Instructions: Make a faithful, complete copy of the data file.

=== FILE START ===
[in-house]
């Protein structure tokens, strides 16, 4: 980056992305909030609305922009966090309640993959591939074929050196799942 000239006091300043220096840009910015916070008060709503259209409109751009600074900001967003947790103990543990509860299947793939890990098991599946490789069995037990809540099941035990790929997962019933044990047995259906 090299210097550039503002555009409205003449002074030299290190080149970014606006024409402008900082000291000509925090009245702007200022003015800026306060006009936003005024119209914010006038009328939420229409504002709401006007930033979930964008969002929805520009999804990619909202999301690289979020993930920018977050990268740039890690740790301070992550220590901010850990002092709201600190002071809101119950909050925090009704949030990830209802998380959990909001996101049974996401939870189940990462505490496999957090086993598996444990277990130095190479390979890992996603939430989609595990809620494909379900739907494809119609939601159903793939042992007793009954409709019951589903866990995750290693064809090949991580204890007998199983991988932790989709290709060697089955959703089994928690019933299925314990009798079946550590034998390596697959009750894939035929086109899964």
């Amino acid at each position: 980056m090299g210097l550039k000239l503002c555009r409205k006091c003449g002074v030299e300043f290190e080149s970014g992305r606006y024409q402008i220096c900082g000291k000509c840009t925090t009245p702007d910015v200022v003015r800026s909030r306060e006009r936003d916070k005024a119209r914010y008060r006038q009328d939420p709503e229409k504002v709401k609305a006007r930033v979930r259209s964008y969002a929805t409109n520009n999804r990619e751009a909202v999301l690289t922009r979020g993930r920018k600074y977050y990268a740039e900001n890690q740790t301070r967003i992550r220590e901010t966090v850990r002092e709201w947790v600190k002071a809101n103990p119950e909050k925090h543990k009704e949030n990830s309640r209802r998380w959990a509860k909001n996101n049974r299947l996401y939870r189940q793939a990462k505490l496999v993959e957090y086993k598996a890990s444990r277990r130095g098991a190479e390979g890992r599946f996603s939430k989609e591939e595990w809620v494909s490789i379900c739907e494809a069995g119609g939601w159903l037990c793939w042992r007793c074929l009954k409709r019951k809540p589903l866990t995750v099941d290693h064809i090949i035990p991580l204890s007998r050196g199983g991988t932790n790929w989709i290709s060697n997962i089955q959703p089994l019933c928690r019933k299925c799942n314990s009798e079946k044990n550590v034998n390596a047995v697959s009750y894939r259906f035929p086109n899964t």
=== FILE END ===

[in-house]
């Protein structure tokens, strides 16, 4: 980056992305909030609305922009966090309640993959591939074929050196799942 000239006091300043220096840009910015916070008060709503259209409109751009600074900001967003947790103990543990509860299947793939890990098991599946490789069995037990809540099941035990790929997962019933044990047995259906 090299210097550039503002555009409205003449002074030299290190080149970014606006024409402008900082000291000509925090009245702007200022003015800026306060006009936003005024119209914010006038009328939420229409504002709401006007930033979930964008969002929805520009999804990619909202999301690289979020993930920018977050990268740039890690740790301070992550220590901010850990002092709201600190002071809101119950909050925090009704949030990830209802998380959990909001996101049974996401939870189940990462505490496999957090086993598996444990277990130095190479390979890992996603939430989609595990809620494909379900739907494809119609939601159903793939042992007793009954409709019951589903866990995750290693064809090949991580204890007998199983991988932790989709290709060697089955959703089994928690019933299925314990009798079946550590034998390596697959009750894939035929086109899964």
């Amino acid at each position: 980056m090299g210097l550039k000239l503002c555009r409205k006091c003449g002074v030299e300043f290190e080149s970014g992305r606006y024409q402008i220096c900082g000291k000509c840009t925090t009245p702007d910015v200022v003015r800026s909030r306060e006009r936003d916070k005024a119209r914010y008060r006038q009328d939420p709503e229409k504002v709401k609305a006007r930033v979930r259209s964008y969002a929805t409109n520009n999804r990619e751009a909202v999301l690289t922009r979020g993930r920018k600074y977050y990268a740039e900001n890690q740790t301070r967003i992550r220590e901010t966090v850990r002092e709201w947790v600190k002071a809101n103990p119950e909050k925090h543990k009704e949030n990830s309640r209802r998380w959990a509860k909001n996101n049974r299947l996401y939870r189940q793939a990462k505490l496999v993959e957090y086993k598996a890990s444990r277990r130095g098991a190479e390979g890992r599946f996603s939430k989609e591939e595990w809620v494909s490789i379900c739907e494809a069995g119609g939601w159903l037990c793939w042992r007793c074929l009954k409709r019951k809540p589903l866990t995750v099941d290693h064809i090949i035990p991580l204890s007998r050196g199983g991988t932790n790929w989709i290709s060697n997962i089955q959703p089994l019933c928690r019933k299925c799942n314990s009798e079946k044990n550590v034998n390596a047995v697959s009750y894939r259906f035929p086109n899964t």